07/27/2015 08:51 EDT | Updated 07/27/2016 01:12 EDT

Orders for US durable goods jump 3.4 per cent in June, reflecting surge in commercial aircraft

WASHINGTON — Orders to U.S. factories for big-ticket manufactured goods posted a sizable gain in June, reflecting a surge in demand for commercial aircraft. Meanwhile, a key category that reflects business investment rebounded after two months of declines.

Orders for durable goods jumped 3.4 per cent in June from May, when orders had fallen 2.1 per cent, the Commerce Department reported Monday. The gain was the best result since March.

A category viewed as a proxy for business investment plans increased 0.9 per cent, then best showing since a 1.6 per cent rise in March. This category had declined in April and May and had been weak for a number of months. Some economists are hopeful that manufacturing will show stronger gains in coming months as consumers boost spending.

U.S. manufacturers have struggled this year from the effects of a strong dollar and a plunge in energy prices. The higher value of the dollar against foreign currencies makes U.S. goods more expensive and less competitive in major export markets. The big drop in oil prices has led energy companies to cut investment plans.

The overall economy stalled in the January-March quarter, with the gross domestic product shrinking at an annual rate of 0.2 per cent. Analysts blamed that weakness on a number of temporary factors including a harsh winter. They expect growth to rebound to around 2.5 per cent in the April-June quarter. The government will release its first estimate of GDP growth in the spring on Thursday.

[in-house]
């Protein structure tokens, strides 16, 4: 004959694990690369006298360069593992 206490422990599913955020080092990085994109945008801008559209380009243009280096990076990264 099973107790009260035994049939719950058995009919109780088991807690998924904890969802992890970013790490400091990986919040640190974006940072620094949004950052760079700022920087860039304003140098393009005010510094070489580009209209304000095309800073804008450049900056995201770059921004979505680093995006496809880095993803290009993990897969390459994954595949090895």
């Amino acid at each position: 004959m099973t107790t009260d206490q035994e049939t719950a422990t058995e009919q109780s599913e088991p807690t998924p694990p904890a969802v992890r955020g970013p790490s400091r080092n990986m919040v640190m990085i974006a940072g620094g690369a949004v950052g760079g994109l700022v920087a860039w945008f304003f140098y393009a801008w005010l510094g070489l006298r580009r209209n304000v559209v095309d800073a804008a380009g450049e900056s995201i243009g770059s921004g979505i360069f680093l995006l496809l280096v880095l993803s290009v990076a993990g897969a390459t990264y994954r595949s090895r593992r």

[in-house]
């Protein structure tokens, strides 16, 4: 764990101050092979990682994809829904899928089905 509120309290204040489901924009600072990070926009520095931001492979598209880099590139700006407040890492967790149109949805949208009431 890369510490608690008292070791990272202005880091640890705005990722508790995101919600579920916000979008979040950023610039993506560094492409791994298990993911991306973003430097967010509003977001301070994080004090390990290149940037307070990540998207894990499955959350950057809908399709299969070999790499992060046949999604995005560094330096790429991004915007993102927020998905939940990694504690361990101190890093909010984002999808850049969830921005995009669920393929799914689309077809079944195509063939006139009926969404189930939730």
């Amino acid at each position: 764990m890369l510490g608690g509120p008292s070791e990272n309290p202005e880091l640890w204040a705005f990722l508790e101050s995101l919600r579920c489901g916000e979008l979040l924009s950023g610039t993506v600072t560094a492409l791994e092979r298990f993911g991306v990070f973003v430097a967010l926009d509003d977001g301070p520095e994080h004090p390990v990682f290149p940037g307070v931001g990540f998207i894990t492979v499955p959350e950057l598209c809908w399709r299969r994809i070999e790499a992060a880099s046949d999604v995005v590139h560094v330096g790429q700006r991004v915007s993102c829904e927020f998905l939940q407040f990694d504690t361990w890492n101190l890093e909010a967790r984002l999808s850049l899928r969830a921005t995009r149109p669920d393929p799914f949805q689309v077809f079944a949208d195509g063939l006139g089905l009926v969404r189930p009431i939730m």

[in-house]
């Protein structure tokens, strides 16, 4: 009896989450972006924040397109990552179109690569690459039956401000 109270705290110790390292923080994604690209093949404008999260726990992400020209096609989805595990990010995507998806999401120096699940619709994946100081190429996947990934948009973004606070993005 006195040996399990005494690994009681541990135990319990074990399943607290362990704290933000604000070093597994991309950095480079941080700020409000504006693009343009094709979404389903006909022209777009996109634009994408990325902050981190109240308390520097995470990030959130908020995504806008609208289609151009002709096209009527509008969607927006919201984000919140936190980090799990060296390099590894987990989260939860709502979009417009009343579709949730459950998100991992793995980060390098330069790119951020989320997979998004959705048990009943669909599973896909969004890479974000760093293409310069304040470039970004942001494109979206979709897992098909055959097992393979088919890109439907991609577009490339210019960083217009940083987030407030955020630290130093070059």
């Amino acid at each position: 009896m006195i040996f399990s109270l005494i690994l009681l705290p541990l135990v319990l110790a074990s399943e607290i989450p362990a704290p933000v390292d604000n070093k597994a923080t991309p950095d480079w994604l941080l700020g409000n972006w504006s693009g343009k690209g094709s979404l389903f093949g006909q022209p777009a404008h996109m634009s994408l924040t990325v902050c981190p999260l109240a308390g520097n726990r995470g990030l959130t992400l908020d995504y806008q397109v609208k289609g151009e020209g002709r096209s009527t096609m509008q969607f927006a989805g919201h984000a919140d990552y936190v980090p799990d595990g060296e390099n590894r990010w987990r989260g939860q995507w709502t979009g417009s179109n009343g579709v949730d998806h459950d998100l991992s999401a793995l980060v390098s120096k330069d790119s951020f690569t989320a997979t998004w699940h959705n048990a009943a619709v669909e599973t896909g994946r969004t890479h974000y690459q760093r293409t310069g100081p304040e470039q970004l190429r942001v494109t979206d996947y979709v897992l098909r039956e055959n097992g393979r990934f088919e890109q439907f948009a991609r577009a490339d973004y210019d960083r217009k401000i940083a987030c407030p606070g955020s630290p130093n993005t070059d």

For June, demand for aircraft shot up 66.1 per cent, recovering from a 31.6 per cent plunge in May. Orders for motor vehicles and parts posted a modest 0.2 per cent increase. Overall demand for transportation goods increased 8.9 per cent. Excluding this often volatile category, orders were up 0.8 per cent in June, the best showing outside of transportation in 10 months.

The 0.9 per cent gain for non-defence capital goods orders excluding aircraft, the category used as a proxy for investment, followed a decline of 0.4 per cent in May.

Orders for machinery were up 1.4 per cent, while demand for computers and related products shot up 9.1 per cent.

Martin Crutsinger, The Associated Press